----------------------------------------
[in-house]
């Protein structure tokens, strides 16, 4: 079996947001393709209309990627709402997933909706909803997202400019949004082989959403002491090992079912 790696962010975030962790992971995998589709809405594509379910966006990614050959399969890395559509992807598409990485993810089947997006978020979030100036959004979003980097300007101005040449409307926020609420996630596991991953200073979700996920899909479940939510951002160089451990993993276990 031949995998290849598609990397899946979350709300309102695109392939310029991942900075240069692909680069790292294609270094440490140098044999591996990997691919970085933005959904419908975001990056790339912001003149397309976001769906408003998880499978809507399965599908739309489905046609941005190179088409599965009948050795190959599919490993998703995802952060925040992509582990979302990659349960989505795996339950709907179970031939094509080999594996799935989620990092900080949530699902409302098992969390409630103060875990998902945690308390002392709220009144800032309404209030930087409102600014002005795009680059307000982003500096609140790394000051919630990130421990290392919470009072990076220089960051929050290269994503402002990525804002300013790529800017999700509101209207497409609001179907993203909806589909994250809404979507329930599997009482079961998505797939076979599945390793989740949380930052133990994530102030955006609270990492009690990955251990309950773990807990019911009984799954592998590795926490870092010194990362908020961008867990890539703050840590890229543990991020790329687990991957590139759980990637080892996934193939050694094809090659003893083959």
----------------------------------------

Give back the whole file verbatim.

[in-house]
């Protein structure tokens, strides 16, 4: 079996947001393709209309990627709402997933909706909803997202400019949004082989959403002491090992079912 790696962010975030962790992971995998589709809405594509379910966006990614050959399969890395559509992807598409990485993810089947997006978020979030100036959004979003980097300007101005040449409307926020609420996630596991991953200073979700996920899909479940939510951002160089451990993993276990 031949995998290849598609990397899946979350709300309102695109392939310029991942900075240069692909680069790292294609270094440490140098044999591996990997691919970085933005959904419908975001990056790339912001003149397309976001769906408003998880499978809507399965599908739309489905046609941005190179088409599965009948050795190959599919490993998703995802952060925040992509582990979302990659349960989505795996339950709907179970031939094509080999594996799935989620990092900080949530699902409302098992969390409630103060875990998902945690308390002392709220009144800032309404209030930087409102600014002005795009680059307000982003500096609140790394000051919630990130421990290392919470009072990076220089960051929050290269994503402002990525804002300013790529800017999700509101209207497409609001179907993203909806589909994250809404979507329930599997009482079961998505797939076979599945390793989740949380930052133990994530102030955006609270990492009690990955251990309950773990807990019911009984799954592998590795926490870092010194990362908020961008867990890539703050840590890229543990991020790329687990991957590139759980990637080892996934193939050694094809090659003893083959």